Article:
Molecules 2011, 16

7743

Method B: A mixture of pyrazoles 3a-f (10 mmol) in acetic anhydride (5 mL) was heated under reflux for 30 minutes. The reaction mixture was treated as mentioned in method A to give the N–acetyl derivatives 4a-f. 3.6. General Procedure for Preparation of 4,5-Dihydro-3-cyclopropyl-5-(p-substituted-phenyl)pyrazole-1-carboxamides 5a-f A solution of chalcones 1a-f (10 mmol) in dioxane (10 mL) was refluxed with the appropriate semicarbazide hydrochloride (10 mmol) in glacial acetic acid (1 mL) for 4 hours, then the reaction mixture was treated as mentioned for 2a-f. Melting points and spectral data are listed in Tables 1 and 2. 3.7. Determination of Antimicrobial Activity All the synthesized heterocyclic compounds were tested against four different microorganisms: Staphylococcus aureus, Escherichia coli, Pseudomonas aeruginosa and Candida albicans. The agar well-diffusion method was applied for the determination of inhibition zones and minimum inhibitory concentrations (MICs). Briefly, broth culture (0.75 mL) containing ca. 106 colon-forming units (CFU) per mL of the test strain was added to nutrient agar medium (75 mL) at 45 °C, mixed well, and then poured into a 15 cm sterile metallic Petri plate. The medium was allowed to solidify, and 8 mm wells were dug with a sterile metallic borer. Then, a DMSO solution of the test sample (1 mL, 1 mg/mL) was added to the respective wells. DMSO served as negative control, and the standard antimicrobial drugs rifampicin (5 μg/disc) and ampicillin (10 μg/disc) were used as positive controls. Triplicate plates of each microorganism strain were prepared and were incubated aerobically at 37 °C for 24 h. The activity was determined by measuring the diameter of zone showing complete inhibition (mm), thereby, the zones were precisely measured with the aid of a Vernier Caliper (precision 0.1 mm). The growth inhibition was calculated with reference to the positive control. 4. Conclusions This work describes different methods for the synthesis of new heterocyclic pyrazole derivatives. The antimicrobial activity of these compounds was evaluated against Gram-positive, Gram-negative bacteria and fungi. Most of the compounds showed moderate antimicrobial activity. References 1. 2. 3.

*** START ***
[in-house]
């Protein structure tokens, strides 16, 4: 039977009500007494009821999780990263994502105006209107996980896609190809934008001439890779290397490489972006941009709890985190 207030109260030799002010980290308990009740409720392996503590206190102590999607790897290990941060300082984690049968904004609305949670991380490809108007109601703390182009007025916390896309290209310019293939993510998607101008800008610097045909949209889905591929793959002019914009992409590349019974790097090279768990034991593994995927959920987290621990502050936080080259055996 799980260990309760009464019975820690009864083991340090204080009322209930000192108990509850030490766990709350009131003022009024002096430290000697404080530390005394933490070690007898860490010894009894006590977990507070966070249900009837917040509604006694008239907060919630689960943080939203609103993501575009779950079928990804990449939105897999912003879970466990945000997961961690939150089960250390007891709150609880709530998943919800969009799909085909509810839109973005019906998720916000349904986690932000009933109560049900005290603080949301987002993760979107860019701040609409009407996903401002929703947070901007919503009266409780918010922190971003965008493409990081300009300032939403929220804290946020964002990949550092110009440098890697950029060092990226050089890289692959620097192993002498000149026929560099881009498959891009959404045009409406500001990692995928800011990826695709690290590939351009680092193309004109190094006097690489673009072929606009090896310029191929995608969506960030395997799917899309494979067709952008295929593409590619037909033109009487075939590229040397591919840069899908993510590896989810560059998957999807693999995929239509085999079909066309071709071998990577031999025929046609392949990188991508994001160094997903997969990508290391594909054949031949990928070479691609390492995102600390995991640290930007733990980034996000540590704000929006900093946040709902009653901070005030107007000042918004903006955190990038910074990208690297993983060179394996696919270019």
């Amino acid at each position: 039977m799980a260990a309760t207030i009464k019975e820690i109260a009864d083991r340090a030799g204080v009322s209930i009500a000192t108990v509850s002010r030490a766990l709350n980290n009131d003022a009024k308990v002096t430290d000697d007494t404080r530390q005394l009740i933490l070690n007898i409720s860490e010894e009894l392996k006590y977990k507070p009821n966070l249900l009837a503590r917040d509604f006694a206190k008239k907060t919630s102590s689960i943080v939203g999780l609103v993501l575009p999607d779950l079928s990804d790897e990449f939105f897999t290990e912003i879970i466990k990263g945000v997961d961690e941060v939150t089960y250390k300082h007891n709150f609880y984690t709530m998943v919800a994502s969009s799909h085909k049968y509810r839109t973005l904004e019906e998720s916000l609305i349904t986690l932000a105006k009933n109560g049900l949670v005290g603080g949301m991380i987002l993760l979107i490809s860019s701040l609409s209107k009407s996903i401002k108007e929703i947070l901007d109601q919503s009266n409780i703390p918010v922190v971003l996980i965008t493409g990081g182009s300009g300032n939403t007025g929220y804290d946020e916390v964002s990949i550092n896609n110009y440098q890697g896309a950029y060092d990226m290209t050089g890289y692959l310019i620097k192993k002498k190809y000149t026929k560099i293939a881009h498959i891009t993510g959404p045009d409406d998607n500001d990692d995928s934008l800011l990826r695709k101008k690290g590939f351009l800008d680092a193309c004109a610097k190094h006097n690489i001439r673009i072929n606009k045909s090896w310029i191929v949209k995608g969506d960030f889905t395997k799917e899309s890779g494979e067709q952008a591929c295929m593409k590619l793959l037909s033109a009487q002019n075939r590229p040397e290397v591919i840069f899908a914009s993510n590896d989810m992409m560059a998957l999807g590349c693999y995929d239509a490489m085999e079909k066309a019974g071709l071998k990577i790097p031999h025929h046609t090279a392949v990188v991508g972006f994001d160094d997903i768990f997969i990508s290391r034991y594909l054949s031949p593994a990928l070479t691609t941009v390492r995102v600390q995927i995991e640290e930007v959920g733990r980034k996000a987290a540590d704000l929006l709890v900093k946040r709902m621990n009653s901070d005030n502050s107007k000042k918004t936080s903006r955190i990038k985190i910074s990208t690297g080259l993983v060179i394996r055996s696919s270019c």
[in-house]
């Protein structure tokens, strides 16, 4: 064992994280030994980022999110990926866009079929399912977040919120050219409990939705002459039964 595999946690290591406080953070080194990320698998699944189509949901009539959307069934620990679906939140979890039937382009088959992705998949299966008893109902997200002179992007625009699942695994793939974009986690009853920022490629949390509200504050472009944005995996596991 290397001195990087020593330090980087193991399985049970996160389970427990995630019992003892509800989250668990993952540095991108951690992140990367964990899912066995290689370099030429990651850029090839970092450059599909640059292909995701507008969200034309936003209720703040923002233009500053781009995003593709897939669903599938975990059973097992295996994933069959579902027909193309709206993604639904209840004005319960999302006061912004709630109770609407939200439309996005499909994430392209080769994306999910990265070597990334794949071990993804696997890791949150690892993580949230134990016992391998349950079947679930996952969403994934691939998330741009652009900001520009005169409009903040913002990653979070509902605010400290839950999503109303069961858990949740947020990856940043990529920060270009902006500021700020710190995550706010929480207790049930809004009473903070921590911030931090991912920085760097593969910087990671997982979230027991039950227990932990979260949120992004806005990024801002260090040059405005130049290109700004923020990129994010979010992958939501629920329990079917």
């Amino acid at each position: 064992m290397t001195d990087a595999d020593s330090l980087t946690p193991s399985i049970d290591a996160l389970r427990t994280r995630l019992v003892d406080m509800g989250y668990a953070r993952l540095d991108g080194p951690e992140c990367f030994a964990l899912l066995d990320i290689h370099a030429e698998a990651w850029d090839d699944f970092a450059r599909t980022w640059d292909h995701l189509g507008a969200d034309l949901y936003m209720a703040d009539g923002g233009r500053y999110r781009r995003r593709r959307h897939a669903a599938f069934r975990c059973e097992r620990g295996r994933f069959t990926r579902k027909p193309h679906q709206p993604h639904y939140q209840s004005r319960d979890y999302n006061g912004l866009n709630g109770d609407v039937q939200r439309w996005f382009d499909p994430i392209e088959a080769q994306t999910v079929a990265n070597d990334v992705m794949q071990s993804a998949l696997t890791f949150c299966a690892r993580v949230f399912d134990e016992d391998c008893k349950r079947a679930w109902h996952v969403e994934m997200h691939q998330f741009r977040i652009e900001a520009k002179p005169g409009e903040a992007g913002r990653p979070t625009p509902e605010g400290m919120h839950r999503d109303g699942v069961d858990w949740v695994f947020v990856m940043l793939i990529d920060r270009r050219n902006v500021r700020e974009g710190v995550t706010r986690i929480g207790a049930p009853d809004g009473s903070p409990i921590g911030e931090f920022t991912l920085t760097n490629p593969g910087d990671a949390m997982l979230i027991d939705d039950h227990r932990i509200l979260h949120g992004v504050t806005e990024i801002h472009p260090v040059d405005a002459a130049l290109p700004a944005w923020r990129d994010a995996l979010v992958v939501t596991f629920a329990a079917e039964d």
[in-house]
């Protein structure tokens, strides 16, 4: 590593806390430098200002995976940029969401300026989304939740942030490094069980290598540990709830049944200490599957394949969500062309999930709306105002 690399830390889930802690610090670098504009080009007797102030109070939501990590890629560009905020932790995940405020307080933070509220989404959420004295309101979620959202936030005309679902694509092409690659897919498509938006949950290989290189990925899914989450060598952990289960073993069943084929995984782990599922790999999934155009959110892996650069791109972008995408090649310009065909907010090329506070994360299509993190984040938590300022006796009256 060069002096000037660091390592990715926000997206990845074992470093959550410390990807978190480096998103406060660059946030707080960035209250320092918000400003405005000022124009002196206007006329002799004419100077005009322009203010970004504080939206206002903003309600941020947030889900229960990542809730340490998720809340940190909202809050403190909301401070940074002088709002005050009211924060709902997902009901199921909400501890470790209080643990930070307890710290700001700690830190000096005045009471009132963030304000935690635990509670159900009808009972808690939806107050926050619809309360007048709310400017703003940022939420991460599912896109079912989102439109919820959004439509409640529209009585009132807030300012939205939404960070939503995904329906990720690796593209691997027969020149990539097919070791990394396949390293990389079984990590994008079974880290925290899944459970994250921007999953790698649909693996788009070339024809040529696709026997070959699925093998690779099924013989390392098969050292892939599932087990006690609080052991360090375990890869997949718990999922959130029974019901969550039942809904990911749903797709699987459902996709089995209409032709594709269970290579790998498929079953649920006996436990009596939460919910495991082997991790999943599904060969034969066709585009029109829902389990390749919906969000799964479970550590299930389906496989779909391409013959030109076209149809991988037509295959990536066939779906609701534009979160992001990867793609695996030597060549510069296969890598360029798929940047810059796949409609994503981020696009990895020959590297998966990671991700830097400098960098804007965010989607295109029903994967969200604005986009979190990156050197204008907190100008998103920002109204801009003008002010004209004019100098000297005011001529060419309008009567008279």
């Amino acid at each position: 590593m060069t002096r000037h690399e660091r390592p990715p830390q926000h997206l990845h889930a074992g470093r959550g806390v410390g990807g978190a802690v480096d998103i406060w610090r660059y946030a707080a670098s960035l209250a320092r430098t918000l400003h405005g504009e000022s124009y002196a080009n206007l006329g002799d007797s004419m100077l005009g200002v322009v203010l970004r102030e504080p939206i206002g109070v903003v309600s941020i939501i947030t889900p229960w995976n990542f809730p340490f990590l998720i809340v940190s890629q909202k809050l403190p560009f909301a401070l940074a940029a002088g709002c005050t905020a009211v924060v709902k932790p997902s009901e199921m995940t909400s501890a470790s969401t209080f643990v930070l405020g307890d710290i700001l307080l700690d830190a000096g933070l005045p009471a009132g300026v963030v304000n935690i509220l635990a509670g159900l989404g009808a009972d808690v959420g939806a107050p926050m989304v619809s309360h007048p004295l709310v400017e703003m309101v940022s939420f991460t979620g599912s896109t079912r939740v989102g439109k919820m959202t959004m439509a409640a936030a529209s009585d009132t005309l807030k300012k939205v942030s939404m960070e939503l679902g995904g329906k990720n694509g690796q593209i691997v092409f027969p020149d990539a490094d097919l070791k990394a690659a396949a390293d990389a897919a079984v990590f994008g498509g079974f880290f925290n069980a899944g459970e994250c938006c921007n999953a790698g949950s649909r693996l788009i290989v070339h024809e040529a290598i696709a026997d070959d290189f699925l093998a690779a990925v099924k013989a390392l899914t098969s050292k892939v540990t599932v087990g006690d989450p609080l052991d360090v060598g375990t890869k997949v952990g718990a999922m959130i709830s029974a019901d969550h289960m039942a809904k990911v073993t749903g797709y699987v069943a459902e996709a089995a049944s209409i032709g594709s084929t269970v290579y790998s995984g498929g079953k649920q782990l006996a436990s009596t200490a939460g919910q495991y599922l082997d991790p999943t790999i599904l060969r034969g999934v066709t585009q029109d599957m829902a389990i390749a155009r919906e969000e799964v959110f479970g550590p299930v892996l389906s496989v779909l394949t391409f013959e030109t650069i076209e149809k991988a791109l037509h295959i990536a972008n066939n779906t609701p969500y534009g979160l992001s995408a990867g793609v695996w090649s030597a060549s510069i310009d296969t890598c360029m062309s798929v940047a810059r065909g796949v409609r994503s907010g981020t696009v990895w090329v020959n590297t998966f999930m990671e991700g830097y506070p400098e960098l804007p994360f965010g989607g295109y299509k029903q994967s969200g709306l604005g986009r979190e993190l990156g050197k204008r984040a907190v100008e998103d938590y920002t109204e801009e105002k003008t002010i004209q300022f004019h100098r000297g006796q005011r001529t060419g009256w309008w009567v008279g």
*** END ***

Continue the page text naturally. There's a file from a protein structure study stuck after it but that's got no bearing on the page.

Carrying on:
Hamada, N.M.M.; Sharshira, E.M. Synthesis and antimicrobial evaluation of some heterocyclic chalcone derivatives. Molecules 2011, 16, 2304-2312. Kalirajan, R.; Sivakumar, S.U.; Jubie, S.; Gowramma, B.; Suresh, B. Synthesis and biological evaluation of some heterocyclic derivatives of chalcones. Int. J. Chem. Tech. Res. 2009, 1, 27-34. Korgaokar, S.S.; Patil, P.H.; Shah, M.J.; Parekh, H.H. Studies on pyrazolines: Preparation and antimicrobial activity of 3-(3'(p-chlorophenyesulphonamido-phenyl)-5-aryl-1H-acetylpyrazolines. Ind. J. Pharm. Sci. 1996, 58, 222-225.

Molecules 2011, 16 4.

5. 6. 7.